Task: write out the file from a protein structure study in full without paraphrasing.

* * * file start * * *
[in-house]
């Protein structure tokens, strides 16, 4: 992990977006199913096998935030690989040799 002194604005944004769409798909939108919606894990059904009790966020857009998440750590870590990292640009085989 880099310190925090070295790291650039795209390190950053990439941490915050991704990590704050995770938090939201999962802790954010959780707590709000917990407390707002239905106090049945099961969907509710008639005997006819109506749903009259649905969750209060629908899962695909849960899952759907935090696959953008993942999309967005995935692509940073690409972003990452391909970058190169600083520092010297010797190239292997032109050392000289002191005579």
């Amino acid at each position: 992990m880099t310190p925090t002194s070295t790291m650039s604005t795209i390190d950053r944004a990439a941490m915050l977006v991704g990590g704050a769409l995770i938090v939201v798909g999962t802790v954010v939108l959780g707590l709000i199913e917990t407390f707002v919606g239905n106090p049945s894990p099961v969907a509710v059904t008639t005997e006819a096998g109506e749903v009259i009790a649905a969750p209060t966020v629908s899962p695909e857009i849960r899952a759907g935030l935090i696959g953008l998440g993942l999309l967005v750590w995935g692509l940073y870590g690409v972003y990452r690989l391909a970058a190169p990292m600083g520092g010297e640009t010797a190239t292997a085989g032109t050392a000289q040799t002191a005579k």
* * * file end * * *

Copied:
[in-house]
């Protein structure tokens, strides 16, 4: 992990977006199913096998935030690989040799 002194604005944004769409798909939108919606894990059904009790966020857009998440750590870590990292640009085989 880099310190925090070295790291650039795209390190950053990439941490915050991704990590704050995770938090939201999962802790954010959780707590709000917990407390707002239905106090049945099961969907509710008639005997006819109506749903009259649905969750209060629908899962695909849960899952759907935090696959953008993942999309967005995935692509940073690409972003990452391909970058190169600083520092010297010797190239292997032109050392000289002191005579």
């Amino acid at each position: 992990m880099t310190p925090t002194s070295t790291m650039s604005t795209i390190d950053r944004a990439a941490m915050l977006v991704g990590g704050a769409l995770i938090v939201v798909g999962t802790v954010v939108l959780g707590l709000i199913e917990t407390f707002v919606g239905n106090p049945s894990p099961v969907a509710v059904t008639t005997e006819a096998g109506e749903v009259i009790a649905a969750p209060t966020v629908s899962p695909e857009i849960r899952a759907g935030l935090i696959g953008l998440g993942l999309l967005v750590w995935g692509l940073y870590g690409v972003y990452r690989l391909a970058a190169p990292m600083g520092g010297e640009t010797a190239t292997a085989g032109t050392a000289q040799t002191a005579k």